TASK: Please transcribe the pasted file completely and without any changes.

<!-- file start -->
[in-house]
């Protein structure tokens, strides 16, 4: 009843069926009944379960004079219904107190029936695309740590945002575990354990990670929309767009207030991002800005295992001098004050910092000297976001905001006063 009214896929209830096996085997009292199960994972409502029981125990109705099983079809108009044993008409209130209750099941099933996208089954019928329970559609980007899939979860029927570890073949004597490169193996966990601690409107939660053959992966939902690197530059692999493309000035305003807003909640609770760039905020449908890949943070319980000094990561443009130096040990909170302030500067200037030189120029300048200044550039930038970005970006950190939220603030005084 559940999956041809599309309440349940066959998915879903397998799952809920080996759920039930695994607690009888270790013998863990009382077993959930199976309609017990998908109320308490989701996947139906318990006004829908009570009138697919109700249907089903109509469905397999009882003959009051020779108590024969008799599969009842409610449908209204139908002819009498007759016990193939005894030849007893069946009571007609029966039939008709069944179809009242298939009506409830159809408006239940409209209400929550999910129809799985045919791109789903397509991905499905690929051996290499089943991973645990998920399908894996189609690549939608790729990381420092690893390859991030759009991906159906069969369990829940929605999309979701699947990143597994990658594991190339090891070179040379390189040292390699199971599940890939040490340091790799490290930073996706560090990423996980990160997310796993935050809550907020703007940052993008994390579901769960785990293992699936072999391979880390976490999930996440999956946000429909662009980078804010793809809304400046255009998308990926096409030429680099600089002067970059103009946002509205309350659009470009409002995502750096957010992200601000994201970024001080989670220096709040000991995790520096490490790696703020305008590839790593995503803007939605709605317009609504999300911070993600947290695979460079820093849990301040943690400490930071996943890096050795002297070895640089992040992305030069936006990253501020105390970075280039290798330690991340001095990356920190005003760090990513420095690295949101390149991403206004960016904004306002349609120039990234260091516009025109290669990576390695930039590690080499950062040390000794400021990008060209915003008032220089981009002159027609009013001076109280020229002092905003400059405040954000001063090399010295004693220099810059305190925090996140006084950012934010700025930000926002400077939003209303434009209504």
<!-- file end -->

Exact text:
[in-house]
């Protein structure tokens, strides 16, 4: 009843069926009944379960004079219904107190029936695309740590945002575990354990990670929309767009207030991002800005295992001098004050910092000297976001905001006063 009214896929209830096996085997009292199960994972409502029981125990109705099983079809108009044993008409209130209750099941099933996208089954019928329970559609980007899939979860029927570890073949004597490169193996966990601690409107939660053959992966939902690197530059692999493309000035305003807003909640609770760039905020449908890949943070319980000094990561443009130096040990909170302030500067200037030189120029300048200044550039930038970005970006950190939220603030005084 559940999956041809599309309440349940066959998915879903397998799952809920080996759920039930695994607690009888270790013998863990009382077993959930199976309609017990998908109320308490989701996947139906318990006004829908009570009138697919109700249907089903109509469905397999009882003959009051020779108590024969008799599969009842409610449908209204139908002819009498007759016990193939005894030849007893069946009571007609029966039939008709069944179809009242298939009506409830159809408006239940409209209400929550999910129809799985045919791109789903397509991905499905690929051996290499089943991973645990998920399908894996189609690549939608790729990381420092690893390859991030759009991906159906069969369990829940929605999309979701699947990143597994990658594991190339090891070179040379390189040292390699199971599940890939040490340091790799490290930073996706560090990423996980990160997310796993935050809550907020703007940052993008994390579901769960785990293992699936072999391979880390976490999930996440999956946000429909662009980078804010793809809304400046255009998308990926096409030429680099600089002067970059103009946002509205309350659009470009409002995502750096957010992200601000994201970024001080989670220096709040000991995790520096490490790696703020305008590839790593995503803007939605709605317009609504999300911070993600947290695979460079820093849990301040943690400490930071996943890096050795002297070895640089992040992305030069936006990253501020105390970075280039290798330690991340001095990356920190005003760090990513420095690295949101390149991403206004960016904004306002349609120039990234260091516009025109290669990576390695930039590690080499950062040390000794400021990008060209915003008032220089981009002159027609009013001076109280020229002092905003400059405040954000001063090399010295004693220099810059305190925090996140006084950012934010700025930000926002400077939003209303434009209504």